Defending Against Nonperformance Of Life Science Contracts

By Laura Burson, Bradley Graveline and Evan Sumner
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Law360 (April 21, 2020, 2:45 PM EDT) --
Laura Burson
Laura Burson
Bradley Graveline
Bradley Graveline
Evan Sumner
Evan Sumner
Many life sciences contracts, including intellectual property licensing agreements, development agreements and supply agreements, contain force majeure clauses.

Depending upon the language of these clauses, the COVID-19 pandemic may be an event that triggers these clauses and provides a defense to nonperformance of the contract. 

Companies that are experiencing difficulties complying with or enforcing compliance with their contracts should carefully examine their contracts to determine if a force majeure clause may excuse performance. 

As COVID-19[1] continues to rapidly sweep the globe, government agencies at all levels are being pressed to take difficult measures to curb the spread of the virus. Such measures have included restrictions on travel and congregation that may create business disruption.

For example, more than 40 states currently have shelter-in-place rules covering all or part of the state.[2] And, even in states or localities that are not subject to shelter-in-place orders, other factors, such as employee illness, concern about spreading the virus, reduced consumer demand, and supply chain disruptions, are making it difficult for businesses to carry on as usual. 

Force majeure provisions seek to allocate the risk between the parties when an unforeseen event makes contract performance impossible or impracticable. Force majeure provisions often are included in life sciences agreements and may be triggered by the occurrence of an event deemed beyond the control of a party. Typically, the agreement itself will specifically enumerate the events that may trigger the provision.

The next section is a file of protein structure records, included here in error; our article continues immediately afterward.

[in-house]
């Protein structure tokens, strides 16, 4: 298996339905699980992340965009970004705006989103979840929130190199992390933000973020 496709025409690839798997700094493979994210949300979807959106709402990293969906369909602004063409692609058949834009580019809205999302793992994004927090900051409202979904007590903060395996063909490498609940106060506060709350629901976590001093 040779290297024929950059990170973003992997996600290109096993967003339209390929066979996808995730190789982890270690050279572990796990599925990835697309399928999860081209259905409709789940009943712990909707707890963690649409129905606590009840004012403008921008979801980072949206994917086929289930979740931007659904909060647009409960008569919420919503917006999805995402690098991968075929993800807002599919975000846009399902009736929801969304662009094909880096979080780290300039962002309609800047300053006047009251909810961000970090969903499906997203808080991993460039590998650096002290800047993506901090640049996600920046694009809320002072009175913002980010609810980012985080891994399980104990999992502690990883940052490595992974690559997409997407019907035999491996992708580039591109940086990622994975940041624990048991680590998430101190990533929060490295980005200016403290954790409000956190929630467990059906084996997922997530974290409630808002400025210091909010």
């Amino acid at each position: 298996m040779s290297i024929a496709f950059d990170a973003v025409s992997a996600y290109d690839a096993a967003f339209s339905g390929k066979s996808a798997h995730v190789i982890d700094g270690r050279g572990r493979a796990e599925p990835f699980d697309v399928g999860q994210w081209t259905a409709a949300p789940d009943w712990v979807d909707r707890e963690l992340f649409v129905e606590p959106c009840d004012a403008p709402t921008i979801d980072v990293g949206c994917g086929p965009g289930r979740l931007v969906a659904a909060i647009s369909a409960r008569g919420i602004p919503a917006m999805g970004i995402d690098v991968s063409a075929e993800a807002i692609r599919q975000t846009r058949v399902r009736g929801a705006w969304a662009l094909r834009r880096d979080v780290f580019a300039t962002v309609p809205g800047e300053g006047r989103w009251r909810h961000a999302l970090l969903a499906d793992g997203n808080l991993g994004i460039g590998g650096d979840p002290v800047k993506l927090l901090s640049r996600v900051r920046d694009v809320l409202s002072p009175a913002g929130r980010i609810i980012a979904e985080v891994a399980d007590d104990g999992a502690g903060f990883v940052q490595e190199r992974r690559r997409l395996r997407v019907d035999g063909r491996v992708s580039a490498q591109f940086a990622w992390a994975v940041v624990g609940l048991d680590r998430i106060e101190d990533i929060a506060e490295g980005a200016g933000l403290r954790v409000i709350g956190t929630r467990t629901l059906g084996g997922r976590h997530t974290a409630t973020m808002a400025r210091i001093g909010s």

For example, a force majeure provision of a license agreement between pharmaceutical companies may list the following triggering events:

fire, floods, embargoes, terrorism, war, acts of war (whether war be declared or not), insurrections, riots, civil commotions, strikes, lockouts or other labor disturbances, acts of God or acts, omissions or delays in acting by any governmental authority or any other Party.

Business disruptions relating to the COVID-19 pandemic may arguably be considered within this language (e.g., labor disturbances, acts of God or delays in acting by a government authority). Force majeure provisions should be examined closely as the triggering events may vary between agreements. 

Because contract interpretation is a matter of state law, a court determining whether a force majeure clause has been triggered by events surrounding the COVID-19 pandemic would apply the law of the state under which the contract is governed, whether as a result of a choice of law provision or the circumstances surrounding the contract and the parties. 

At present, there have been no cases deciding whether to enforce a force majeure provision due to the COVID-19 pandemic. The following cases, however, may provide guidance as to whether a force majeure provision would be triggered as a result of COVD-19 in the context of life sciences agreements.

Example of a Case in Which a Court Concluded That a Force Majeure Clause Was Triggered 

In Acheron Medical Supply LLC v. Cook Inc.,[3] the U.S. District Court for the Southern District of Indiana, applying Indiana law, held that when parties to an agreement define the nature of force majeure in their agreement, the scope and effect of the force majeure provision is governed by its specific terms.